INTERIOR AND CLOSER LOOK
Normally we would not open a device such as this for two main reasons – voiding warranty and marking the unit. While the DW17 Wi-Reader Pro is small, it has no screws; hence it is entirely made out of two all-plastic shells that latch onto each other and sandwich the internal components in between:
The reasons we dug in for a closer look with the DW17 were because of its interesting firmware and the enticing presence of a full-fledged 10/100Mbps ethernet port.
As a side, Windows uPnP automatically detected via LAN that the DW17 contained a Realtek chipset as noted by the RTL8XXX moniker; while it was accurate, Windows did not give us a precise model:
Before getting to the integrated controllers, let us look at the layout on the internal components. Overall the build quality is good, although there is not much going on inside. The two boards are connected via the pin PCI-E interface, while a dab of glue holds the red and black wires in place – originating from the big blue lithium ion 18650 2600mAh 3.7V battery which gives the DW17 its rounded back:
The card reader, USB, micro USB, and power inputs are all controlled on one PCB (the larger main/motherboard). The smaller (daughterboard) is pin-connected to the larger utilizing PCI-E, and manages the ethernet side of things – both the 10/100Mbps hard-wired and the wireless radio:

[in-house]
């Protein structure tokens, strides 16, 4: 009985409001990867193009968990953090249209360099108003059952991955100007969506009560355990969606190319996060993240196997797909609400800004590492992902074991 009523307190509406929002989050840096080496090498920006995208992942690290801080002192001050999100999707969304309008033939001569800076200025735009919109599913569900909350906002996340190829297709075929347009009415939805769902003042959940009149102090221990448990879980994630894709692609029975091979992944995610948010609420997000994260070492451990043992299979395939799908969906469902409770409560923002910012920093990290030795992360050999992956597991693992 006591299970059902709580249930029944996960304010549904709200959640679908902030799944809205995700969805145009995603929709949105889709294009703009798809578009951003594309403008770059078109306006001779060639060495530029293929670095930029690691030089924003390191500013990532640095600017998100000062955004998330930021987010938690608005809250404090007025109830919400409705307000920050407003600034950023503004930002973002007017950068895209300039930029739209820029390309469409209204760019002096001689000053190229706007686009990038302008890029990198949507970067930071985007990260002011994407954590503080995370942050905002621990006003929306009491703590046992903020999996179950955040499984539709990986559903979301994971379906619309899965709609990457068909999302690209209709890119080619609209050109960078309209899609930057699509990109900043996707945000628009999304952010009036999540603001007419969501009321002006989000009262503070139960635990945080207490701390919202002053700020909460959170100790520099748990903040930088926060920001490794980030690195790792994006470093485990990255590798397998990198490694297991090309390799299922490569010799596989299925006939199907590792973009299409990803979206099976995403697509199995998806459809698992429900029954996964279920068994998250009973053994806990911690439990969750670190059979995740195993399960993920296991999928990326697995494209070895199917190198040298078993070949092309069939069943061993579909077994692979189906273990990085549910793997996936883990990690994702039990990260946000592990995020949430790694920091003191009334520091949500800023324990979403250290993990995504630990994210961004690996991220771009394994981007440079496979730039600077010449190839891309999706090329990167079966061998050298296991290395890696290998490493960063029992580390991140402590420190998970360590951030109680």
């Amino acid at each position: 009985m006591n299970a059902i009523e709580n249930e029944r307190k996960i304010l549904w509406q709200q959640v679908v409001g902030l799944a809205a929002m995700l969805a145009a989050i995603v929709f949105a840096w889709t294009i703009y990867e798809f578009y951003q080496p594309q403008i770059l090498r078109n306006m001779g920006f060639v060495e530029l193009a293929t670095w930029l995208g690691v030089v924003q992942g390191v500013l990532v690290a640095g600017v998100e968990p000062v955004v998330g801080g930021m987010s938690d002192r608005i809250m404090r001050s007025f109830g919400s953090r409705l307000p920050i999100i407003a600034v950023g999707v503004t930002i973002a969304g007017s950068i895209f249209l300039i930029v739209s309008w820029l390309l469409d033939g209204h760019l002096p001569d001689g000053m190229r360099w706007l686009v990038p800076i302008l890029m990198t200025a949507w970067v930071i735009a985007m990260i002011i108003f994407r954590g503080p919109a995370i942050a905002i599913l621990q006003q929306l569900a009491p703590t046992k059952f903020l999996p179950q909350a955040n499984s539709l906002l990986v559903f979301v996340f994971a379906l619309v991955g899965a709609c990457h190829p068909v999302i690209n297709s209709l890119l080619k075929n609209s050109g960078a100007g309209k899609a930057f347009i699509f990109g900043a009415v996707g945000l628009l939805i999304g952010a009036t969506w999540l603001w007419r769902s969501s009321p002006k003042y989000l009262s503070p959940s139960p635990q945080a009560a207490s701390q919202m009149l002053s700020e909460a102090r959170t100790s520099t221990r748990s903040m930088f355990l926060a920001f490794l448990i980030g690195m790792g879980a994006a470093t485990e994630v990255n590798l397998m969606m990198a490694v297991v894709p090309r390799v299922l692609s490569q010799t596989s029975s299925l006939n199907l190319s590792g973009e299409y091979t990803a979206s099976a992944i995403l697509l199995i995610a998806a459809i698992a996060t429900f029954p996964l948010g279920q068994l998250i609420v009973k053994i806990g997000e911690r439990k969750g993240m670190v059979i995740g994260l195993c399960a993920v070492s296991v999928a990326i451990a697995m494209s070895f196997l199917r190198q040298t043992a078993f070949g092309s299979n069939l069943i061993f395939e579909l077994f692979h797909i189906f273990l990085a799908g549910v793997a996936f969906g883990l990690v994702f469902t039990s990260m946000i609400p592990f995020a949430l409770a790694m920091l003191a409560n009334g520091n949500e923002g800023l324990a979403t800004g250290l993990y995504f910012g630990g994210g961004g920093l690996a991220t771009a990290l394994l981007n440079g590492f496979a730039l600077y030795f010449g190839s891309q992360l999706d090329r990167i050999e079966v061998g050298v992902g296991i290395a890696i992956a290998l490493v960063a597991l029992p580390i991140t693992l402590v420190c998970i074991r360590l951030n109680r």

Right, now on the mainboard we have the Realtek RTS5187 controller which manages both the USB 2.0 port and the SD card reader slot:
Ethernet operates via two Realtek chips – the RTL8196CS and the RTL8188RE. Specifically, the ethernet 10/1000Mbps LAN/WAN port is managed by the RTL8196CS IEEE 802.11n AP/router network processor:
…while the wireless radio signal is handled by the RTL8188RE IEEE 802.11b/g/n 1T1R PCI-E WLAN controller:
Both of these IC’s were produced in 2010, matching the Windows ‘EV-2010’ model number. These are Realtek Active-ECO power saving low-profile, minimal-footprint controllers; therefore relatively cheap and small, and perfect for the tiny form-factor of the DW17 Wi-Reader Pro. Unfortunately like most Realtek and non-Broadcom chipsets, these are not incompatible with DD-WRT/Open-WRT/Tomato custom firmwares.
Again the build quality is good, but the layout could have been better. The unit tends to get quite hot exclusively at the bottom when used for long periods of time and when it is under load; the Realtek network controllers, regardless of the Active-ECO low power rating, do produce a fair amount of heat, especially in the DW17 enclosure which lacks any form of cooling and ventilation. It will not get excessive, but a few ventilation holes/grills and/or a passive cooling design would have been preferred for longevity’s sake.